Seals: An Overview
Produced in different shapes, sizes, and materials, cylinder and stamp seals are some of the most distinctive artifacts from the ancient Near East. Both cylinder and stamp seals were used to perform the administrative transaction of goods, as well as signal ownership, obligation, or authority. As administrative tools, seals have their origin in the sixth millennium BCE in the Syro-Mesopotamian heartland. Stamp seals of geometric shapes are the earliest documented seals. Cylindrically-shaped seals were introduced at the same time as proto-cuneiform writing in the middle of the fourth millennium BCE.
Seals had multifunctional uses. Besides being administrative tools, seals were also associated with individuals as markers of personal and social identity (Ameri et al. 2018). During the Early Dynastic period (2900–2300 BCE), seals were either worn on pins to secure garments or hung from these pins as part of a string of beads. Such representation provides invaluable information, as it visually shows that a seal was a personal item associated with its owner and how a seal was used for its apotropaic and amuletic functions to avert evil or bad luck (Collon 2005, 101). It is possible that the apotropaic function began with early animal-shaped stamp seals produced in the sixth millennium BCE (Gorelick 1981). The apotropaic function of the seal is more explicit on the cylinder seals depicting birds or animal-headed demons from the Mitanni period, which were probably intended to protect the wearer (Porada 1993).
How were seals made?
Seals of various shapes were carved from different organic and inorganic materials. Stone (e.g., marble, limestone, lapis lazuli, agate, chalcedony, hematite, and serpentine) was the most common medium used to carve seals. Metals (e.g., copper, bronze, iron, silver, and gold), organic substances (e.g., bone and wood), and other substances (e.g., faience and glass) were also used.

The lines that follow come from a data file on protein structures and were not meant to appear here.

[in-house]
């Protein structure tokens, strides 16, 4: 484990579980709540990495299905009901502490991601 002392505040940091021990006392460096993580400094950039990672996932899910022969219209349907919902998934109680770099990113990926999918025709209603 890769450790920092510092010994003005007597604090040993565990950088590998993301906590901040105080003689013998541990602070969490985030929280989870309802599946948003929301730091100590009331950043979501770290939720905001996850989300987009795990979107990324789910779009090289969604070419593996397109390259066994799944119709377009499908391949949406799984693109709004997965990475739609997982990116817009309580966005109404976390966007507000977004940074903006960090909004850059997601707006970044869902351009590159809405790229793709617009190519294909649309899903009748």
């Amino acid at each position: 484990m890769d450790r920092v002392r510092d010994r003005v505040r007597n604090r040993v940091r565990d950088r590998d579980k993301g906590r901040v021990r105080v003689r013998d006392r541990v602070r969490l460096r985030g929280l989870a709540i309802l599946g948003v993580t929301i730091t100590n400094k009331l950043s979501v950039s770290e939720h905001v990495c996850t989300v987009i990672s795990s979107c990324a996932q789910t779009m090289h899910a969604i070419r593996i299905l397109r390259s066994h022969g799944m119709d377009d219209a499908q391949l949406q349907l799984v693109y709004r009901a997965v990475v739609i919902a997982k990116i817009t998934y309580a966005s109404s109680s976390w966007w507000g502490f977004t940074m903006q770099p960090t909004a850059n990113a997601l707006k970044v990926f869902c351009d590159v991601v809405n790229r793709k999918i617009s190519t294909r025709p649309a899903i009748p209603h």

Stamp seals were perforated on the back or through the seal and may have held an attachment. Cylinder seals were designed with various techniques. Some were perforated through vertically to receive different types of attachments. Other examples had handles carved, had V shapes perforated on both ends of the seal using loop bores, or had metal cap attachments. Often seals had deep, vertical grooves, creating three panels. These seals were rolled over clay, and each panel section was used as a distinctive stamp.
The surfaces of the seals were carefully carved with a large array of motifs that were intricately detailed and sophisticated. Producing such detail would not have been possible using simple drills or graver tools alone. Based on studies conducted on the carvings, abrasives, such as emery or sand, were used to achieve the detail by continuously rubbing them on the surface of the seal.
Seals existed throughout the ancient Near East (Mesopotamia, Levant, Anatolia, and ancient Iran), and the practice spread to the neighboring regions. Seals deriving from archaeological excavations have been found in locations such as administrative buildings, palaces, temples, and burial sites. These findings underline the wide use of seals by members of different social classes. Stamp and cylinder seals were impressed or rolled onto lumps of clay that were used to close jars, doors, and baskets, to seal legal transactions, and to impress over tablets.
The seals housed at the Freer and Sackler lack specific geographical context. Their shapes and motifs are similar to types found throughout the ancient Near Eastern region proper. Other seals may have originated from Cyprus, Egypt, and the Bactrian area.